Waves crash outside the French window.
They stir up the dark polished wooden drawing room of the single-floored beachside cottage. Lace curtains pulled back to savour the salt tang and the cream-coloured dunes waver and shiver in a cold wind. The north wind is coming off the gigantic swells and wine-dark sea blackening with the fleet of clouds sailing over his house, over the still crystal beach.
There's a storm coming.
A table sits against the massive thrown-open window, darkening with the gloom. Such power! Such fury is about to be unleashed across the seashore! Even from his high-backed chair, with his shoulder chilled from sitting at the window for hours, he can feel the electric power of the fleet gathering overhead.
Rock features in his thoughts; heavy rocks, thick and ancient and eternally taking an eternal beating from brine and whitecaps. Out past the point, past the little grove of windswept trees where he writes verse is where his mind's eye takes him.
The brush in his hand captures the pockmarked face of Poseidon's domain, captures the god's own stoic brushstrokes upon this beautiful cove. Outside, waves are pounding the beach with enough force to rattle the shells by the porch and send drops, the odd hint of spray across his tongue and the long, unbound hair of his whipping in the wind.
He's got the coast properly; the black oaks bent inward from centuries of such force.
It's the horizon that's hard to define.
It shifts. From thirty kilometers away, it seethes in turmoil. Swells forty feet high change his perceptions even from the water's edge, blurring his perspective. It's an interesting paradox.
He closes his eyes, drops his brush across the worn oak table by the window and the porch, breathes in. Chill. Cold. A rawness he can't describe, can barely hope to capture. It's awe-striking. Colours can't capture the force of this upcoming blow.
He opens his eyes. Studies the horizon with cold wine clutched between ink-splattered fingers. He needs to think. He needs perspective.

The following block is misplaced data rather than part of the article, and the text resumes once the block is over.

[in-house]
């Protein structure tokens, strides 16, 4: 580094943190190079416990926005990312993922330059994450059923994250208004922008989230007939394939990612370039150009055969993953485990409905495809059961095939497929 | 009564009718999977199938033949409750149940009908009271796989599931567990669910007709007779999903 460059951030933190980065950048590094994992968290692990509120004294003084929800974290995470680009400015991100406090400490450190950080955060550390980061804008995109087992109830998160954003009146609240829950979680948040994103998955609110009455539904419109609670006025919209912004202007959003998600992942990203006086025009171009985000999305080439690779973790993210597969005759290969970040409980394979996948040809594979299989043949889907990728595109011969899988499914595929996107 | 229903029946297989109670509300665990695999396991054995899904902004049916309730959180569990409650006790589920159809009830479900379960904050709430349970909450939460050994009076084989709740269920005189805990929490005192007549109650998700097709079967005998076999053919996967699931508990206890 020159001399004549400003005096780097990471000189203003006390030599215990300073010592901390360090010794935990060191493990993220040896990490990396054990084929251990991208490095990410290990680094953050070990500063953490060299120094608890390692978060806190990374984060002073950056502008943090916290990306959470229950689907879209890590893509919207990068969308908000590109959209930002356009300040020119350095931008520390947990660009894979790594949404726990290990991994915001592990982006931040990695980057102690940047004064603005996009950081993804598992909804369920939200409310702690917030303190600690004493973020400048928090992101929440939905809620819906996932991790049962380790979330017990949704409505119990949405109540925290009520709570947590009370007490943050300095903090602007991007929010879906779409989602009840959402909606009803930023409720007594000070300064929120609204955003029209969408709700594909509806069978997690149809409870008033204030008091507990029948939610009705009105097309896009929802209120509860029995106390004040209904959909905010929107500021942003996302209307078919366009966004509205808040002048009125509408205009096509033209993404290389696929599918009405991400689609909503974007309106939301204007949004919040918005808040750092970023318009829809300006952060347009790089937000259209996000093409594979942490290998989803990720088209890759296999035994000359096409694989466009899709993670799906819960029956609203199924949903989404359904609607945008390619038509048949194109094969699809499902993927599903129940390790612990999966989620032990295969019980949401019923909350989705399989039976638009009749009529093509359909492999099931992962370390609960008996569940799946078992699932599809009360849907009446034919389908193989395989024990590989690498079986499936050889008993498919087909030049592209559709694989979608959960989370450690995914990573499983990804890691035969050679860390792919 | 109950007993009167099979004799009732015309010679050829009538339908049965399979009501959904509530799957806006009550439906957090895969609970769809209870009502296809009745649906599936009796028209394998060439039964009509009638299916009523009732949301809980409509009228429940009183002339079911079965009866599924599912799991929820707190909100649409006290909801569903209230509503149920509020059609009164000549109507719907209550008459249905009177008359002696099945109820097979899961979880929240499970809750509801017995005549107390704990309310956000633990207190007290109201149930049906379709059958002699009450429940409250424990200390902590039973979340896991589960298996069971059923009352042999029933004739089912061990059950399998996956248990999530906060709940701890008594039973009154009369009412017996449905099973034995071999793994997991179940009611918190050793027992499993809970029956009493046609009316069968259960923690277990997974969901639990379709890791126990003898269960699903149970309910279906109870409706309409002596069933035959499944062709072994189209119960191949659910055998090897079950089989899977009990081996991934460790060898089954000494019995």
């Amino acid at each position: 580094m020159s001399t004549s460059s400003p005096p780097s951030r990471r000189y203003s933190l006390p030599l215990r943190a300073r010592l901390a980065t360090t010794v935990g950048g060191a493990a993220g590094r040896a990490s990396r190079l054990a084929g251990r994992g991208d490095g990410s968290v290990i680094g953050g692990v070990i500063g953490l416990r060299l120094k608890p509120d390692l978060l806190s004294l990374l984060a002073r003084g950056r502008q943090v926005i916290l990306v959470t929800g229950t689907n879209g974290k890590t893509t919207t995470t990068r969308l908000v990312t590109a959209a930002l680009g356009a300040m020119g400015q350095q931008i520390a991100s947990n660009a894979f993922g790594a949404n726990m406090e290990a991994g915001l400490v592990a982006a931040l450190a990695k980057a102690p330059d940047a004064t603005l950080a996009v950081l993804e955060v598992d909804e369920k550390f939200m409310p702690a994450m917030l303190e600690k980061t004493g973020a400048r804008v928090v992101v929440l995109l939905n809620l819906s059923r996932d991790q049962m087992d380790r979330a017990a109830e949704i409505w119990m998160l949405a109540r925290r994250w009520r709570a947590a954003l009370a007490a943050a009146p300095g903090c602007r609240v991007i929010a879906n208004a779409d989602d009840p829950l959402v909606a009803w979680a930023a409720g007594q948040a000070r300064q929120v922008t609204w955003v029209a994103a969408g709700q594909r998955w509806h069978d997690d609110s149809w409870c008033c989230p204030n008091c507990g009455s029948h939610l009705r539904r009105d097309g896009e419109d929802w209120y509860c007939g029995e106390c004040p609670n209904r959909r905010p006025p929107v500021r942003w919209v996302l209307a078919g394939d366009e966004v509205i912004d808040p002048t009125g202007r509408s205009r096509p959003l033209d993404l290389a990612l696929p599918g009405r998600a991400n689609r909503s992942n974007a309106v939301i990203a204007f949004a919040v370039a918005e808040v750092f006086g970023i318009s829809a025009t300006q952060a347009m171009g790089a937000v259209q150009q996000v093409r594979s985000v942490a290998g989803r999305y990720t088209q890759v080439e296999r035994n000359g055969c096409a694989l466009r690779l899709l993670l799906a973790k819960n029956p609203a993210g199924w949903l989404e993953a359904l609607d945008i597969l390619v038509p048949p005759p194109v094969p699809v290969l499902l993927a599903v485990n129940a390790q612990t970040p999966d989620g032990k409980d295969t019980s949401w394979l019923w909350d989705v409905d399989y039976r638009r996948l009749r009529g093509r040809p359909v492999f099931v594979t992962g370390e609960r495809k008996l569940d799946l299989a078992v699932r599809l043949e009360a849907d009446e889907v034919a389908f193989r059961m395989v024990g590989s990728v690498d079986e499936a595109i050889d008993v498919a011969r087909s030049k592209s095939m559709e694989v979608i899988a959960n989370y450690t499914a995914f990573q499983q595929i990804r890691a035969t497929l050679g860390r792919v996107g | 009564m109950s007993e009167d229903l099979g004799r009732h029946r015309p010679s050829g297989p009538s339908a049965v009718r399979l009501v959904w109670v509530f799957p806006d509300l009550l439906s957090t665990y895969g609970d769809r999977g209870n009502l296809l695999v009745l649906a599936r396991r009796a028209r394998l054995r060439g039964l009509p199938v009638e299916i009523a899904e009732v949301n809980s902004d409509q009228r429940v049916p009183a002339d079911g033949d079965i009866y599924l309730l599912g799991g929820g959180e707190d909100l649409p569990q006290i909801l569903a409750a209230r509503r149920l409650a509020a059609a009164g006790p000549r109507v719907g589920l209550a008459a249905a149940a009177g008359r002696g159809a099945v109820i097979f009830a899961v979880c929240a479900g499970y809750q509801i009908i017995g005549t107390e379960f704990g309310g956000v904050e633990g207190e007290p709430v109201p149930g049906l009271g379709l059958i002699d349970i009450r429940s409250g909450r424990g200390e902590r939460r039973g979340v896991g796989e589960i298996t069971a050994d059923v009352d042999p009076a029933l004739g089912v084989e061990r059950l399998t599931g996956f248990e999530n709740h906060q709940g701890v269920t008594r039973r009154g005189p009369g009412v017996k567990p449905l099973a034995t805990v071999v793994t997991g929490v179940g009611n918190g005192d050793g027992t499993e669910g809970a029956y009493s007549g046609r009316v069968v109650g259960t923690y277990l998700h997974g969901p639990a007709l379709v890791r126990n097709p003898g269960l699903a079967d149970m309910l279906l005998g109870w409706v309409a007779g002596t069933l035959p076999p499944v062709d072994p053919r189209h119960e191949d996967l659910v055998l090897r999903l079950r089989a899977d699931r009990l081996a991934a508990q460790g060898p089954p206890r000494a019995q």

The bur and tangle of waves, the parade of clouds across the horizon adds weight to the eye, crushes it in thunderheads and cloud arches and the millions of waves crashing across millions of beachheads across this enduring coast.
The wine remains untouched as he ponders. A sail stirs across the horizon, just beyond the cleaving rocks and stark surf. It's a fishing boat, darting into port before the storm hits.
The masthead flies Coel's mark. It tosses, it shifts, it bounces across the waves, seeming to mock the sea god with every twist of its supple hull.
There's a thought.
The old artist begins as he always has. Flicks his brush to canvas and stares out into space. The open door to his cottage's bedroom is within his sight, but his mind is cast away and lost between the howling winds and swirling waves outside. Every whitecap, every bone-white drift-log and sail fragment has locked itself into a memory that demands perfection. It demands precision.
But there is little of that in a seaside; less in a storm's preparations. There is fluidity, there is shift; there is a progression from swell to beach. From thunderhead to storm. From gale to calm.
Deep inside the nerves and the touch of an artist, there is the ever-present worry that this canvas, of all canvases, will remain unfinished, soiled, imperfect in its aspirations to capture nature.
There is no need. Lines drop from the sky, perfectly straight, blurring all detail and casting another layer of shadow to the scene. Rain claws into the scenery, obscuring all.
Perfect. An effect. His hand dizzying sloshes the backdrop, the clouds, the storm, his work. Minutes pass like years.
Then, it is enough.
He lays down the brush and takes in a breath.
It's calm outside. Dead calm. The fleet is ready.
Poseidon cracks the sky apart in a storm unearthly.